90 bowlers participated in the Bowlathon; Karen Collins, Bob Niderno, Mark Labbe, and Michelle Labbe -- the KC Lane Crashers -- was the winning team. The event generated $7,000 for the Center for Community Engagement and scholarships for Eastern students who have unmet financial need and attended area high schools.
Eastern Connecticut State University's 125th Anniversary Celebration resumed Monday, March 10, for "Take Me Out to the Ball Game," a tribute to athletics at Eastern. The lunchtime event held in the Betty R. Tipton Room featured a spread of hotdogs, baked beans, vegetarian chili, cupcakes decorated as baseballs and Cracker Jacks, as well as presentations about Eastern's athletic history, a panel discussion and a special cheerleading demonstration.
"Take Me Out to the Ball Game" kicked off with a short video about Eastern Hall of Fame Women's Basketball Coach Bob Miller, who lead the team from 1974-'93. Miller is among the most successful women's basketball coaches in New England, with 332 career victories, but is also noteworthy for his standards of integrity and excellence, and his support of women's rights and athletics in the Title IX era of the early '70s.
"Eastern was ahead of the curve when it came to the acceptance and involvement of women in athletics," said Beth Regan, 1979 graduate and basketball player under Coach Miller. "I am grateful to have had the opportunity to play basketball here."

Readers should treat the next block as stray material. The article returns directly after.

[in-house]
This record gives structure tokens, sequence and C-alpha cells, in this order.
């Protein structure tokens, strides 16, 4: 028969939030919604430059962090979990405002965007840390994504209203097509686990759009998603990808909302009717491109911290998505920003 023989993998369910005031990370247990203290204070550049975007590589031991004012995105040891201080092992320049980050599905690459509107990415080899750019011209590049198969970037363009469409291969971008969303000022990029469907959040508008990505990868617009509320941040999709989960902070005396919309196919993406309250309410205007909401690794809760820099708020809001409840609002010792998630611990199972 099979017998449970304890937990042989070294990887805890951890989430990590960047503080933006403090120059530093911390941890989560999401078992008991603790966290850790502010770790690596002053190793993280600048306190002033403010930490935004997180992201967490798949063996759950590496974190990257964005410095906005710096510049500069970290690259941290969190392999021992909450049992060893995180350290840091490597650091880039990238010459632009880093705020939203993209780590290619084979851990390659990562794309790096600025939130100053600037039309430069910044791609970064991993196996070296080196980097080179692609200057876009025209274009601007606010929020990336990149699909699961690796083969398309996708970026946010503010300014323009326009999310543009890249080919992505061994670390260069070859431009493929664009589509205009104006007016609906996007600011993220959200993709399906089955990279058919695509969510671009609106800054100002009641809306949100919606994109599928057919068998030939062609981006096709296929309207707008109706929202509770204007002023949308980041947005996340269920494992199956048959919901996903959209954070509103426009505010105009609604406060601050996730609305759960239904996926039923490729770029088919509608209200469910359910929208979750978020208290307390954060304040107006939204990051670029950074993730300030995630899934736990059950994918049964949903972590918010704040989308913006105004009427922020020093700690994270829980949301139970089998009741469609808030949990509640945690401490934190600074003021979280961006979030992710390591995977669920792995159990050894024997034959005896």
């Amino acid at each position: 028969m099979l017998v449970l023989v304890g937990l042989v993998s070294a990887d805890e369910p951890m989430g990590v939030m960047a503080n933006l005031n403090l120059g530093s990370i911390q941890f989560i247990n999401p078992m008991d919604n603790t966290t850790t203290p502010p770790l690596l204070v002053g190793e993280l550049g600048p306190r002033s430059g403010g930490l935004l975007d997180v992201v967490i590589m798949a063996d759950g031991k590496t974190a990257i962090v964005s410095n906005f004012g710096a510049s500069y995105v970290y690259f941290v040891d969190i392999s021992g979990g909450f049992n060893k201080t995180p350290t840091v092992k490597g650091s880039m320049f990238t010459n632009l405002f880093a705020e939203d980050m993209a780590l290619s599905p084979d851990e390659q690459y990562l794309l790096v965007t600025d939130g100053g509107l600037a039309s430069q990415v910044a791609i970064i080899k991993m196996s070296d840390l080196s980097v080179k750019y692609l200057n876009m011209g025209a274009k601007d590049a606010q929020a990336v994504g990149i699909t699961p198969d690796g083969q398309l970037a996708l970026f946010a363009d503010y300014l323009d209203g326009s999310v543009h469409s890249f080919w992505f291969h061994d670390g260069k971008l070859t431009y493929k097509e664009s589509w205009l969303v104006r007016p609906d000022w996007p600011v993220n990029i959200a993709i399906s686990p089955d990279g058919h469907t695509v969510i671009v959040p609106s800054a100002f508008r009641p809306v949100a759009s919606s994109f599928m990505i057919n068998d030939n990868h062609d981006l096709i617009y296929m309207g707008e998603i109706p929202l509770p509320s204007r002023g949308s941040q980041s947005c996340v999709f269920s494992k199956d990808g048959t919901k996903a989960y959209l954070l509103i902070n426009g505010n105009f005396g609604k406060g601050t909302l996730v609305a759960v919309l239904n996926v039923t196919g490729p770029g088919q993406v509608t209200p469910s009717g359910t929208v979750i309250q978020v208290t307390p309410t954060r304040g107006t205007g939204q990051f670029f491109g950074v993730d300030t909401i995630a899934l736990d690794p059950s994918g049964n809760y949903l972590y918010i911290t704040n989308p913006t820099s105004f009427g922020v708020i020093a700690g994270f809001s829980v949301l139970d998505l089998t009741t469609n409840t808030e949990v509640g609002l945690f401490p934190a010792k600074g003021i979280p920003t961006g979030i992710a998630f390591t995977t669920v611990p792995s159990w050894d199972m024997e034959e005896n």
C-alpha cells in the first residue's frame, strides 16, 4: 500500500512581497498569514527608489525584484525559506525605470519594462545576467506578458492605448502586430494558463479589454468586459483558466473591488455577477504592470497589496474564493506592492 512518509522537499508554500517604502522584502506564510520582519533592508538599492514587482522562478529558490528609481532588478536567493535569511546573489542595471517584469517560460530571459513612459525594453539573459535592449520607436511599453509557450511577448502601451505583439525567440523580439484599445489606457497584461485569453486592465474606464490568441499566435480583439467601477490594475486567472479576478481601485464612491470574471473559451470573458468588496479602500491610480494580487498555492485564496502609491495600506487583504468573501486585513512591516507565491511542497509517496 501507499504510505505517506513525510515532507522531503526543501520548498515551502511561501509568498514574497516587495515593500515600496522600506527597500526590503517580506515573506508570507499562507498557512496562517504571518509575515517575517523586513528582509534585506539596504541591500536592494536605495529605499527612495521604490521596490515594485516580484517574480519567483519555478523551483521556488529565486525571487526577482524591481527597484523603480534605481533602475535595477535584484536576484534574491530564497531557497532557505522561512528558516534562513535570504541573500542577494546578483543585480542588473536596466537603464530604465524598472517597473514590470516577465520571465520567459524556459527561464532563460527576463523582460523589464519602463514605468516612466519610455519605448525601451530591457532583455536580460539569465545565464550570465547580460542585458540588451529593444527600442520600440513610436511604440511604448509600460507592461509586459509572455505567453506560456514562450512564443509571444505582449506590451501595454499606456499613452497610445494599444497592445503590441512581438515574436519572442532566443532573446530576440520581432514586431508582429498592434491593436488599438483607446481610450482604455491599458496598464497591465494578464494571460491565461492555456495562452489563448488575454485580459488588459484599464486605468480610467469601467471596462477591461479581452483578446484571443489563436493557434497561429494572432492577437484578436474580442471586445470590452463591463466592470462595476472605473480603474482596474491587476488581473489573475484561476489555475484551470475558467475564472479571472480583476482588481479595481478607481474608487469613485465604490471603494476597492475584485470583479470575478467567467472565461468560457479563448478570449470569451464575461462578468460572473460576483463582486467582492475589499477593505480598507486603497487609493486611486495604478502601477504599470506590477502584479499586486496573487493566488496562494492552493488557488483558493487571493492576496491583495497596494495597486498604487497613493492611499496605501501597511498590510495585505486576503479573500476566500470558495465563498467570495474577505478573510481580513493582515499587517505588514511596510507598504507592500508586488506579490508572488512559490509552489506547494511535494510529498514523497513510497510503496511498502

Following was a slideshow recapping the history of Eastern athletics, from the early 1900s when there were just a few all-women's teams to now, with 17 NCAA intercollegiate teams.
A panel discussion of past and present Eastern athletic affiliates batted third in the event. Don Beerworth, a 1961 graduate, reflected on his time on campus when much of Eastern's athletic success was due to the participation of veterans. "In the '50s and '60s a lot of veterans were making their way into college because of the GI Bill, and many were great athletes."
Panelists were asked to compare and contrast the expectations of student-athletes then and now. "When I was a student-athlete, there was not as much emphasis on community service or extracurricular activities," said Interim Athletic Director Cynthia Washburne ''85. "The NCAA and certain student-athlete requirements had not yet been established at Eastern."
Two current student-athletes were also on the panel. "A lot is expected of student-athletes nowadays," said Ashley Wolk, tri-captain of the women's lacrosse team and a senior majoring in communication. "In addition to hours of practice and games, we are expected to be involved in the community and campus, and of course to maintain good grades."
"Studies show, as do our own records, that student-athletes perform better in the classroom and are more involved," said President Elsa Núñez. "Athletics are an integral part of the Eastern experience."
For more Athletics news, visit http://gowarriorathletics.com/landing/index.